Christmas Bells

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Christmas Bells - Blandfordia nobilis

Friday, July 04, 2008

More about the Georges River - subsidence

Caroline Graham, with whom I went exploring a week ago, along the banks of the George's River, at Appin, has started a ruckus over the cracks in the rocks which we saw, and which I reported on at the time, here. I was woken by a call by Nick Rheinberger from ABC Illawarra early this morning. I am afraid I was not able to help Nick very much, because at that time, I had not seen all the various photographs.

Anyway, this is what Caroline had sent out to the Media:

"Georges River Cracked by Longwall Mining "

"On 25th June, Denis Wilson of the Save Water Alliance and myself inspected the Upper Georges River near Appin for damage caused by BHP Billiton's latest longwall mines, which were allowed to go right up to the river bank. Attached are my photos of cracking which we discovered. Mining is continuing along the river in this area.
"We want to alert the people of NSW to the ongoing and irreparable damage being done to our rivers, creeks, wetlands and aquifers by mining, thanks to approvals handed to the mining companies by the Iemma Government."

Since then, BHP Billiton has been onto Caroline asking her to withdraw her allegations that the cracking was caused by mine subsidence. They did this on the basis that they apparently had photographic evidence that the crack was there in 2004. This is their photo:
Photo apparently taken by Illawarra Coal Field Crew on 29 April 2004

Well, I sent Dave Burgess an email with a Google Earth image, locating where we had been.
He has come back, advising where we were in relation to the BHP Billiton longwalls. He said:
"You were at the end of LW31. So if that photo is from 2004 (LW29 was mined in 2003/04) the
crack extends from mining about 300m away."

Here is another BHP Billiton photo - taken by Richard Walsh on 22 May 2008. What I noticed straight away, when I saw it was that the crack in the rock is considerably larger in 2008 than it apparently was in 2004.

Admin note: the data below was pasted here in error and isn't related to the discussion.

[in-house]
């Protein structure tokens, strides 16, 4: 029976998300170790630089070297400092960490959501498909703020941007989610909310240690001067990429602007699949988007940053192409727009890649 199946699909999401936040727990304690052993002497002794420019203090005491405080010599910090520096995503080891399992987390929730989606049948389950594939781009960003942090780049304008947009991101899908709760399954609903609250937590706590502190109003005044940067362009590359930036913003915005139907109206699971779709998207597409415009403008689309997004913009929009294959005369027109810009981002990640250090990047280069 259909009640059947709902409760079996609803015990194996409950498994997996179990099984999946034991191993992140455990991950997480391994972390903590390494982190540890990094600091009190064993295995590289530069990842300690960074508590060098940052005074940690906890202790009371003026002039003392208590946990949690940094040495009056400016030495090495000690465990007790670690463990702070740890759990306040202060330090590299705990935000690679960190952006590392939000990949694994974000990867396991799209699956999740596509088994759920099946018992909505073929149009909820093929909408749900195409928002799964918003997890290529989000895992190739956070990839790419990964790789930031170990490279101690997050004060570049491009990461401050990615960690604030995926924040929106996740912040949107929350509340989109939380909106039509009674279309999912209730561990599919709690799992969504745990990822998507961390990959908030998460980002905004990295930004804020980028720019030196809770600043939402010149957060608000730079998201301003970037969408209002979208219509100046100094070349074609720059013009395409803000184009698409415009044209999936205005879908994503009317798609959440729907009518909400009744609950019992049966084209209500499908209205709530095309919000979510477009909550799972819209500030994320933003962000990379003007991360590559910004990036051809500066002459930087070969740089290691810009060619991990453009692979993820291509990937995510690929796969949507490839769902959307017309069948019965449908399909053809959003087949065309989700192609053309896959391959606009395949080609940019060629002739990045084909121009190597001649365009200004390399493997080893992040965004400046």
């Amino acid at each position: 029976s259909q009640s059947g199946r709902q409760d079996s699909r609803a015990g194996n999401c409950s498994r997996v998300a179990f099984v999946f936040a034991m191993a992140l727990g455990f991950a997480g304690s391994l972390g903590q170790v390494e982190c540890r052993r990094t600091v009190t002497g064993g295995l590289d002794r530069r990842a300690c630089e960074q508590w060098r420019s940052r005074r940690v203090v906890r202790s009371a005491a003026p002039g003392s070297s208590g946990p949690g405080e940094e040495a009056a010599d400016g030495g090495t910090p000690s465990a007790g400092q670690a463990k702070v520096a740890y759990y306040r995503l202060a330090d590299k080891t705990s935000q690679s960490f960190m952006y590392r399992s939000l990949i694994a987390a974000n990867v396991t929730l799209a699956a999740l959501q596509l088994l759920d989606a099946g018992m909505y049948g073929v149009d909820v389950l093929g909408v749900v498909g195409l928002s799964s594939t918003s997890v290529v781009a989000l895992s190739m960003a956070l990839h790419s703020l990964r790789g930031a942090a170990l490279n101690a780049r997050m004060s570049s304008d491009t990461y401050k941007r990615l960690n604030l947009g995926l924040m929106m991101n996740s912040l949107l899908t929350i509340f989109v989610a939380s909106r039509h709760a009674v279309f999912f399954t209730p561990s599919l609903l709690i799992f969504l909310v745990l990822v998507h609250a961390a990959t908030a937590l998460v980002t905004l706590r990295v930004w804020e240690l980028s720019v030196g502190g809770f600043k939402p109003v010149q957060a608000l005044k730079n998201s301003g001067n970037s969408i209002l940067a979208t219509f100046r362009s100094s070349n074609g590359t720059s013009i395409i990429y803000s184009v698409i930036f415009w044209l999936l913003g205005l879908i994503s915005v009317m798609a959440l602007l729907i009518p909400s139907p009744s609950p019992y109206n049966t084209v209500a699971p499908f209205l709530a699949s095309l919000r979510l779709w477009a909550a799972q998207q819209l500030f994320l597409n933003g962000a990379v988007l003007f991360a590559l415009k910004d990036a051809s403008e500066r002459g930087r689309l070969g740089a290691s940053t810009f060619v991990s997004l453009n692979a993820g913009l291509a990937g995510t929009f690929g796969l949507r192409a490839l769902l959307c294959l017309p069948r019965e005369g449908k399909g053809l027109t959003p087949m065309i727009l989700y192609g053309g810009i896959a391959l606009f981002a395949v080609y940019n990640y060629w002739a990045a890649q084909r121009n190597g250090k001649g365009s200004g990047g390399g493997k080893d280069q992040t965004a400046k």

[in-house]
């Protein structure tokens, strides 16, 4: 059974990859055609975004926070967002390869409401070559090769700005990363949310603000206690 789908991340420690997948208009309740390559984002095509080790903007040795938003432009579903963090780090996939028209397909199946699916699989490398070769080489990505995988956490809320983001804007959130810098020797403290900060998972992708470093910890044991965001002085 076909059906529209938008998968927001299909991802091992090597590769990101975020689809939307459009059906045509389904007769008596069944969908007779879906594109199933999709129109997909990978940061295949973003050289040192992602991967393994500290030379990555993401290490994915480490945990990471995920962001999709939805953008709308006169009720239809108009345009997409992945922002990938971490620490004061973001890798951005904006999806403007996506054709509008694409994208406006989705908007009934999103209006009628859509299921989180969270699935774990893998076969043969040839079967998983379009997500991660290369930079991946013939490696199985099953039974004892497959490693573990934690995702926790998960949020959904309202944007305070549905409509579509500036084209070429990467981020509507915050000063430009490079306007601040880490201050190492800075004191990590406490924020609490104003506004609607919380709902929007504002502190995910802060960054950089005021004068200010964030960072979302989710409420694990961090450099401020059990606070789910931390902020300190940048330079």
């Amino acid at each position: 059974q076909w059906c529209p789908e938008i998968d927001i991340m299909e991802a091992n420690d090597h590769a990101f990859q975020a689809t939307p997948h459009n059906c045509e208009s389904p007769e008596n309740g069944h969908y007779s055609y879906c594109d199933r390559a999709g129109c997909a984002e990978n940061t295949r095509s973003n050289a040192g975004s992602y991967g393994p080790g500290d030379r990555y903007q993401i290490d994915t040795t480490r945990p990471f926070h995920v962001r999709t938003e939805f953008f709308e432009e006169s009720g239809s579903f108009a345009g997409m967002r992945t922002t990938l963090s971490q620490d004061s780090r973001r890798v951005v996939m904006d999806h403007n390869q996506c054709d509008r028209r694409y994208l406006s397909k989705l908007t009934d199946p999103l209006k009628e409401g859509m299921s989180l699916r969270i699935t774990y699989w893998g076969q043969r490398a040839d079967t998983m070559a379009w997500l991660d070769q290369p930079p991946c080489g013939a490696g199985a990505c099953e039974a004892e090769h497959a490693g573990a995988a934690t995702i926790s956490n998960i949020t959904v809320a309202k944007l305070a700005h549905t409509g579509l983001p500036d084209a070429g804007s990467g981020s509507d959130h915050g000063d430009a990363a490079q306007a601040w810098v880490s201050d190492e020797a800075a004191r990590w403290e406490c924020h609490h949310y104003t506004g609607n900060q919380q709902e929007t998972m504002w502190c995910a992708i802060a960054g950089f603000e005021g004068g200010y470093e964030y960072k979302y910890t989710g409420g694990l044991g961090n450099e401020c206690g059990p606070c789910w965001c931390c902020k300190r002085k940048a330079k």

So how does that help their case?
Here I have pasted together 3 different images of the crack, with dates, as provided by BHP and then my own photo (with date from my records).The other thing I notice is that they have concentrated on the near edge of the crack, but the reality is that a whole rock shelf has cracked. It is difficult to judge, but I estimate the length of the crack to be about 3 to 4 metres in length (it extends past Caroline's feet).And, as a well, they have the nerve to suggest that the rock has (possibly) been cracked by the root which is visible on the right hand edge. They say: "The final photograph is one which we took in May this year which may give you some insight into the cause of the cracking (note the tree root under the rock).

I would simply point out that, as illustrated in my post of 25 June 2008, BHP Billiton have installed a series of hi-tech Survey Monitoring points, which they use to monitor "valley closure". Why would they do that, if they think that the cracking is caused by tree roots?

Gee, I wish I could get paid well by a Multi-National Company to come up with lame excuses like that!

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